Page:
Southwestern Poland, not so far the present northern Czech. Republic, is where my maternal ancestors left a Prussian-controlled farming area in 1855, emigrating to Bandera in the Hill County of Texas, becoming pioneers 19 years after the Battle of the Alamo in San Antonio to the south, where I was born, and my mother grew-up with her aunt and uncle.
Those pioneer ancestors endured much after a three-month boat ride from Bremen, that was followed by them walking from Galveston to Bandera, a trip of a few weeks, as an oxen team pulled a wagon with their meager belongings on them.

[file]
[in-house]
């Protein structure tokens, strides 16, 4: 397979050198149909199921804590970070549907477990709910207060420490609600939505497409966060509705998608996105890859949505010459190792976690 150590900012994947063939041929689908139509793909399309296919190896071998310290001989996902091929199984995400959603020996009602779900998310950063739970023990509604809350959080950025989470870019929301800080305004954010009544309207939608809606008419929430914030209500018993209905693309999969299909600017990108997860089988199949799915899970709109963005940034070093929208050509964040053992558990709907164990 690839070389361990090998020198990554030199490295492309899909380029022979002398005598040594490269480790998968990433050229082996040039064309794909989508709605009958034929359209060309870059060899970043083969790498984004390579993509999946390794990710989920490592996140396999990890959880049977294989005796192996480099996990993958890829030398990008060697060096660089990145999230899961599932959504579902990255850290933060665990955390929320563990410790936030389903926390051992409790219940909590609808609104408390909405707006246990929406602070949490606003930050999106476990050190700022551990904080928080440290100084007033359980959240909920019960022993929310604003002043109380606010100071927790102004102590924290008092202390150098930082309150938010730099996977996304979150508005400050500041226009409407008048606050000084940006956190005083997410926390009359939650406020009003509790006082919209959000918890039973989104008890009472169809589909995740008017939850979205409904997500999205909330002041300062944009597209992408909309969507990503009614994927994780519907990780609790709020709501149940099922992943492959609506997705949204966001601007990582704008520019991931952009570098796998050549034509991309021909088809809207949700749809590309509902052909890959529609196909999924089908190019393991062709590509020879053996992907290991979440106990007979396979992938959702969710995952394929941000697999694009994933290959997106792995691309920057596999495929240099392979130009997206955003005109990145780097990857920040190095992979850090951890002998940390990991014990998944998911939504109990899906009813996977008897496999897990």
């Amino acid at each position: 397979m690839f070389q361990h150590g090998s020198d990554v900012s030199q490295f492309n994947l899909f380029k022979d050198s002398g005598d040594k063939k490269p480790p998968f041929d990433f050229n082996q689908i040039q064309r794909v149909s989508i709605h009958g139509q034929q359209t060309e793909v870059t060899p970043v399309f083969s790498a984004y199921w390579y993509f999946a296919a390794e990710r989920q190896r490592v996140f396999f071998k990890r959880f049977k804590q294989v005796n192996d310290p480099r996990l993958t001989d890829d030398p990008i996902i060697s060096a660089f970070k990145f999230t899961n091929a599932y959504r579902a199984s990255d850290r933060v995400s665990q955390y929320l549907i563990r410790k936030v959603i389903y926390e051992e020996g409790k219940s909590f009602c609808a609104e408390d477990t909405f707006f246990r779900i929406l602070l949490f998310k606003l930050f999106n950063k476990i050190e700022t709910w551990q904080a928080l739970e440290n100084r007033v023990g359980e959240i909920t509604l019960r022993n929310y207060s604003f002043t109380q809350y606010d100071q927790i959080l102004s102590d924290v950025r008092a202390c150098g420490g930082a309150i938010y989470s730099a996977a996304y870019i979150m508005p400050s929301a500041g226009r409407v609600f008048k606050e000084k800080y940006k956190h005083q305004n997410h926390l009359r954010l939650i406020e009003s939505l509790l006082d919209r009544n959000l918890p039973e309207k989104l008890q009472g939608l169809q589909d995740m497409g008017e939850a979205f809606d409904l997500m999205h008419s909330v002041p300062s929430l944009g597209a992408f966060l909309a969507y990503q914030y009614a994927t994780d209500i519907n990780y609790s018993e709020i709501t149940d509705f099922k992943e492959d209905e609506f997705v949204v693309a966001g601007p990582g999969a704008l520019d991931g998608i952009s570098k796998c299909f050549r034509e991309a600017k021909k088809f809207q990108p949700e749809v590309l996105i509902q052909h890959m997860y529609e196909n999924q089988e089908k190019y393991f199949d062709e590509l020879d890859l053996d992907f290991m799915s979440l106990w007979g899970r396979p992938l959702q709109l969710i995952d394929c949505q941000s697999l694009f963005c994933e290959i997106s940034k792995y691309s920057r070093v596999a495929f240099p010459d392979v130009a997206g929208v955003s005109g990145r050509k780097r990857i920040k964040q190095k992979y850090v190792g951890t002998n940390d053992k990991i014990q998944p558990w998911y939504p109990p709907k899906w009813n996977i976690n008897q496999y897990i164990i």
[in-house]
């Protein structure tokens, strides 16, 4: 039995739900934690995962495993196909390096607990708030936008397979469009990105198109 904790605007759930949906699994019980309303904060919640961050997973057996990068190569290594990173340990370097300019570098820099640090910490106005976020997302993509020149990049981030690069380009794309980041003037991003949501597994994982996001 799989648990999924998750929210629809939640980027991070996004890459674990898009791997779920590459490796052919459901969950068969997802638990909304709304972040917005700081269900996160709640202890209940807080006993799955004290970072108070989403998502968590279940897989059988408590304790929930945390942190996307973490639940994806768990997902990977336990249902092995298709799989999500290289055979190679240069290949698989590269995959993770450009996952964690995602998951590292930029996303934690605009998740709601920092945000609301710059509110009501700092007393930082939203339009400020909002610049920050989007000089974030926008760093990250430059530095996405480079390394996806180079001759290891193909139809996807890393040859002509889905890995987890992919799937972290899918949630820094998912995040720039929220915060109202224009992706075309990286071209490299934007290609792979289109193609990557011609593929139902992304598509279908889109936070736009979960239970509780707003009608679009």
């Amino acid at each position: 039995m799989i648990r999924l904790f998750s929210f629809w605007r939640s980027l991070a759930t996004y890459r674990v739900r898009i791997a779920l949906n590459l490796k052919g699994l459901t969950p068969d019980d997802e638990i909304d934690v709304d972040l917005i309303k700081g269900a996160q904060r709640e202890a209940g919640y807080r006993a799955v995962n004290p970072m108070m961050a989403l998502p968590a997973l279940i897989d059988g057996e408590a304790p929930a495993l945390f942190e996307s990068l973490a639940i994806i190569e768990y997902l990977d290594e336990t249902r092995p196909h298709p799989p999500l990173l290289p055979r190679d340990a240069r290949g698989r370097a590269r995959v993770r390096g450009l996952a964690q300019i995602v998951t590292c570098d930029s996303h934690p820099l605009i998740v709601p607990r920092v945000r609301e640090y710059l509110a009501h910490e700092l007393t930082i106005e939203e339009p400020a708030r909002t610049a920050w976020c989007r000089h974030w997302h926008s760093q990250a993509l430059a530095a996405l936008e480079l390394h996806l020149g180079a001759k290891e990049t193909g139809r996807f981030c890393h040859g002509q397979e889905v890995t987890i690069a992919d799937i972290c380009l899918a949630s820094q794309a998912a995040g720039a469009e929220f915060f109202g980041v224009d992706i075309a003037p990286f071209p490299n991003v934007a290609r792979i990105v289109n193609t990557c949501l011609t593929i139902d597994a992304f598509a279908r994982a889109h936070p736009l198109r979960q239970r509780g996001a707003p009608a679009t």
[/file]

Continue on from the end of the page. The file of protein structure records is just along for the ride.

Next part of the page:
I'm going to go out on a limb and guess that when the day comes when local South Florida Cubans are taking the boat ride from Key West to Cuba, it'll only be about six hours at a leisurely pace, and with an open bar.
And Jay Odom will be pitching ideas!







St. Petersburg Times


Sansom's friend pushes for toll road through nature preserve

By Craig Pittman, Times staff writer 
February 26, 2009

A developer closely linked to former House Speaker Ray Sansom is pushing for a new toll road to slice through a nature preserve that taxpayers spent $16.5 million to save from development.

"They couldn't have picked a worse place to put this road," said Matt Aresco, the biologist who manages the preserve.

The eight-member board in charge of building the toll road was created by the Legislature in 2005 through a bill sponsored by Sansom, R-Destin. Sansom's brief tenure as House speaker this year has led to a grand jury investigation.